The Science of Motivation and Behavior Change – Episode #4

In this episode we are digging into The Science of Motivation and Behavior Change, and here are our Big Three Takeaways:

1. Knowledge rarely leads to action
2. Action is a product of motivation to change, ability to change, and critical triggers that spark, facilitate, or signal a behavior
3. BJ Fogg and others have provided us with invaluable tools for understanding these elements and how we must leverage them to engineer change

Our community seems generally aware that to drive behavior change one must be appropriately motivated. This is not a simple task and here is a great overview from Daniel Pink:

We now know far more about what types of motivations work best – and intrinsic motivation is far more powerful than extrinsic motivation

Extrinsic MotivationIntrinsic Motivation


More recently intrinsic motivations have been further explored by Fox and colleagues – we must, as educators understand perceived needs!

Intrinsic Motivation - Actual Vs Perceived Needs

In 2012 while he and I were both speakers at the first Medicine X conference at Stanford, I had the pleasure of first hearing, and then spending some time chatting with BJ Fogg – Dr Fogg is a behavioral scientist at Stanford University. In 2009, Dr Fogg began sharing what he refers to as the Behavior Change model. Here is just a bit of what he describes,

This paper presents a new model for understanding human behavior. In this model (FBM), behavior is a product of three factors: motivation, ability, and triggers, each of which has subcomponents. The Behavior Change model asserts that for a person to perform a target behavior, he or she must (1) be sufficiently motivated, (2) have the ability to perform the behavior, and (3) be triggered to perform the behavior. These three factors must occur at the same moment, else the behavior will not happen. The Behavior Change model is useful in analysis and design of persuasive experiences. The Behavior Change model also helps teams work together efficiently because this model gives people a shared way of thinking about behavior change.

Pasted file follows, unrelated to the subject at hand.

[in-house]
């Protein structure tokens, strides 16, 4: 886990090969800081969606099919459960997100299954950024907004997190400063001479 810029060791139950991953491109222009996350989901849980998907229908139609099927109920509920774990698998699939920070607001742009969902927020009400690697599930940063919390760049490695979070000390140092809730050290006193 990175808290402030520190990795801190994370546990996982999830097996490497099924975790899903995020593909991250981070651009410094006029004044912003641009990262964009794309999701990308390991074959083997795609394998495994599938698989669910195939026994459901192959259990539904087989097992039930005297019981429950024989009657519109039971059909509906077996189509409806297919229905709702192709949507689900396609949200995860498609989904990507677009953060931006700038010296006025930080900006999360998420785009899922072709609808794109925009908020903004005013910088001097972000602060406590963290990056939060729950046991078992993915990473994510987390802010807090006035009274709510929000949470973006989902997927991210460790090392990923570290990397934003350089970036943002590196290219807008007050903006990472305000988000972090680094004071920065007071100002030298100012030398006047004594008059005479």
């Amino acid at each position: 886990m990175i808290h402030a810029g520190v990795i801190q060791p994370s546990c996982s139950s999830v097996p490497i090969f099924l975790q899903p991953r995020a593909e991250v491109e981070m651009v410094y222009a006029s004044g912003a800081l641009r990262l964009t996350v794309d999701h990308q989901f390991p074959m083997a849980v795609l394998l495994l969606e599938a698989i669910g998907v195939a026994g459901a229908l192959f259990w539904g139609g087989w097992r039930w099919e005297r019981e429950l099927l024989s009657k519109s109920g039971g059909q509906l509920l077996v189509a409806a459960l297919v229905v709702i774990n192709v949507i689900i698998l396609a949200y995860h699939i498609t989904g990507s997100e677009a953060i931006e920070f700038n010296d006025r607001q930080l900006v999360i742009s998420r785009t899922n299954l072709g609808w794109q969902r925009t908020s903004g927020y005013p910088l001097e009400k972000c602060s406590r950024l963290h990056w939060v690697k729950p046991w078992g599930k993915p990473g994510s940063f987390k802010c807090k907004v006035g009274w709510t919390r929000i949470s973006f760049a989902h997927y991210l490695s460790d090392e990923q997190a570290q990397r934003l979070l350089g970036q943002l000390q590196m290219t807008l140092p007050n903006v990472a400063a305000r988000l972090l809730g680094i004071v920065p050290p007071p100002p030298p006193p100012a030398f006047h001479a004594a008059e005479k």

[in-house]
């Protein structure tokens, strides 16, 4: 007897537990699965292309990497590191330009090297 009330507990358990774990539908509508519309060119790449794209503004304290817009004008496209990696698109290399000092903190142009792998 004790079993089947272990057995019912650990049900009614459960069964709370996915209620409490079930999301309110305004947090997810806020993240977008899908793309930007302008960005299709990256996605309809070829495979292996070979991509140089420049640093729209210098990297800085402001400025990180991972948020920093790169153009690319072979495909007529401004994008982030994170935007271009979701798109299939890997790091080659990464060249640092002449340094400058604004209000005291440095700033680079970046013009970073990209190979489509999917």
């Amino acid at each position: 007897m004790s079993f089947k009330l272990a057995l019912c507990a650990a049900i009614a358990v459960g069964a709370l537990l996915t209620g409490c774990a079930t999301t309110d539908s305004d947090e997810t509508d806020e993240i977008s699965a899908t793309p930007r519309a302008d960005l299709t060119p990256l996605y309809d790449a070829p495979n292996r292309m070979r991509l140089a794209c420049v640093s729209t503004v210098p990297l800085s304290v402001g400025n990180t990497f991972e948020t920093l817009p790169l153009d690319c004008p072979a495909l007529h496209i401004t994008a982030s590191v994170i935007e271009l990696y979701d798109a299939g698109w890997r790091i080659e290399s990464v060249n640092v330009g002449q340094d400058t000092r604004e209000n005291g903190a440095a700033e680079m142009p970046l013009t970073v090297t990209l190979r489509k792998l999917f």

To simplify Fogg’s work think in terms of the relationship between motivation, ability, and triggers!

Fogg's Equation

Fogg and Triggers

Fogg and Ability

Fogg and Simplicity


Finally, before we end – a complementary field of behavioral science study referred to as Nudge science or Theory has emerged over the past decade. And it might help for our community to understand its impact on behavior change too.

In 2008 Rich Fowler and Cass Sunstein introduced Nudge science to the masses with their landmark book called Nudge. In their words,

[a nudge] is any aspect of choice architecture that alters peoples behaviors in a predictable way without forbidding options or significantly and changing their economic incentives.


Nudge Book

Nudge science focuses on creating environments that make it easier for behaviors to change. Implicit in this emerging field is the reality that we, as humans, find it nearly impossible to consistently make rational decision – we struggle to balance short-term and long-term benefits and 9 times out of 10 we will take the easy way out….and we, as designers must account for this with effective nudges! For example,

Nudge Staircase

Nudge Alarm Clock

I have put together a primer for Nudge Science and if you are interested the following may provide some invaluable references: